But it all falls apart in practice. How? Oh, let me count the ways.
First, there is far less variety than there initially appears to be. Floor after floor, you’ll encounter the same bottles of pills, the same flammable jars, the same loose grates hiding the world’s worst electrical wiring. Many options are incredibly inconsistent or difficult to pull off. I never managed to successfully trip someone into an open elevator shaft despite trying for a good 15 minutes, and when you fail it’s not often clear whether your plan is impossible or if you just didn’t do it right. I tried dropping acid into the giant, welcoming hatch leading to the hospital’s emergency sprinkler water supply and the vial of acid simply shattered. Is that impossible? Did I just miss due to the game’s wonky physics? I don’t know. I eventually just gave up and poisoned coffee because that ALWAYS works. In fact, I found myself ignoring many of the available options due to the sheer frustration involved with trying to get them working, resorting to the same few tried and true methods over and over again.
A large part of why so few options seem to work is the abysmal AI. Secondary characters operate on a schedule, moving in circles between a few points (nurses might stop at their desk, then check on a couple of patients, then get coffee, then back to the desk, repeat). If they catch Lucius in a restricted area or doing something alarming, a suspicion meter hovering over their heads rises. Eventually they’ll panic and begin running around, abandoning their routine. The list of things that cause suspicion is inconsistent, unpredictable, and hilariously unrealistic.
An illustration: I had just killed a doctor in a particularly gruesome manner. He had been decapitated and his blood had splattered the walls of his desk. I stood next to his headless corpse in a pool of his blood, trying to pick up his keys, when a nurse walked by and looked in and stared directly at the grisly scene. She then continued on her way, not taking notice at all.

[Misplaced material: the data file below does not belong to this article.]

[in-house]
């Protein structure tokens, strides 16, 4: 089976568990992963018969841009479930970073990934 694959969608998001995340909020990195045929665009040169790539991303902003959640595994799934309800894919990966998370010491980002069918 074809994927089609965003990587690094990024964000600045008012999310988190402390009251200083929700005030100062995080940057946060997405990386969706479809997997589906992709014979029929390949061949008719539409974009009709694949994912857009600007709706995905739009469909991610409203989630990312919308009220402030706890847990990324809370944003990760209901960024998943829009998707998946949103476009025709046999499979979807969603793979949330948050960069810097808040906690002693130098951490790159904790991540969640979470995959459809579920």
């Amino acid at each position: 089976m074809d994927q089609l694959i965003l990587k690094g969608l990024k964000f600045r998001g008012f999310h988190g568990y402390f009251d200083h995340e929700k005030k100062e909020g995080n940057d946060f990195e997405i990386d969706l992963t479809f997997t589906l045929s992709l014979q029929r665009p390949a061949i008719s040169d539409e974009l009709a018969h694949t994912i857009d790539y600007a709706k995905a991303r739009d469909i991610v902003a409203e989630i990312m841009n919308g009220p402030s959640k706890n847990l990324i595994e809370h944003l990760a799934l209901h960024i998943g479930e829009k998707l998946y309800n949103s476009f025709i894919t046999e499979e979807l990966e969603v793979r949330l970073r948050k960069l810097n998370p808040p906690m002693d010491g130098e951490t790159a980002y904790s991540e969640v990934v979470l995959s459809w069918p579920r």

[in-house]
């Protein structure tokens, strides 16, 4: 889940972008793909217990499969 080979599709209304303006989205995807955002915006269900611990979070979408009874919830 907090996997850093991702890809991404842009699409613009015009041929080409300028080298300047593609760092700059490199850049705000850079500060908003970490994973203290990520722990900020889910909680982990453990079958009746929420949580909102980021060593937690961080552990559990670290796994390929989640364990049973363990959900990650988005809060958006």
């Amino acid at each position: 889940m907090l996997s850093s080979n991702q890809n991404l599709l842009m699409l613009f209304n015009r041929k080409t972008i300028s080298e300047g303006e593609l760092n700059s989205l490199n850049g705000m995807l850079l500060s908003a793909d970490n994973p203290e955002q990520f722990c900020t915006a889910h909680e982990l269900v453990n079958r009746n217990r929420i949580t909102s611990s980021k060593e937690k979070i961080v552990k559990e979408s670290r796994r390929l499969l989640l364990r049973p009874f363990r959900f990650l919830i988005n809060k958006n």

Yet when you need to evade suspicion, like having Lucius stealthily swipe something off the counter, for example, the game makes it incredibly hard for you to do so. For a supposedly crafty son of the devil, Lucius seems hell-bent (pun intended) on being as conspicuous as possible. He literally cannot pick up items with his hands – instead he uses his telekinesis to levitate the items a few inches above his hands. Want to pick up a can of beans? There better not be anybody around because they’ll see you using your supernatural abilities and immediately freak out. You are consistently handicapped in any attempt to do anything clever or interesting, whether by floaty controls, inscrutable AI, buggy physics, or bewildering design choices.
So you poison coffee. Or you throw a wallet under exposed wires, because everyone knows that humans will abandon all sense of safety in pursuit of a few bucks. You’ll find a couple of methods that work consistently and rely on them over, and over, and over. There is an RPG-style progression system that unlocks new satanic abilities, like the ability to start fires from a distance and limited mind control, but the game is so stingy with experience points (gathered from killing people) that it seems any powers that might be worth a damn are held off until the much later stages. Perhaps even that is just wishful thinking. At some point, after multiple levels in a row of searching for the least impossible ways to kill idiotic nurses in order to further a story I had no investment in, I decided to stop playing.
In the service of offering increased freedom to kill in devious ways, Lucius II replaces the awkward but endearingly twisted puzzles of the first game (which made it feel at least superficially like an adventure) with tedious, repetitive, and often broken systems. It also takes its predecessor’s dark humor and substitutes it with plodding exposition that fails to treat its dark subject matter with either gravitas or wit. In some ways, it is a more ambitious game than the first, but in every way, it is worse.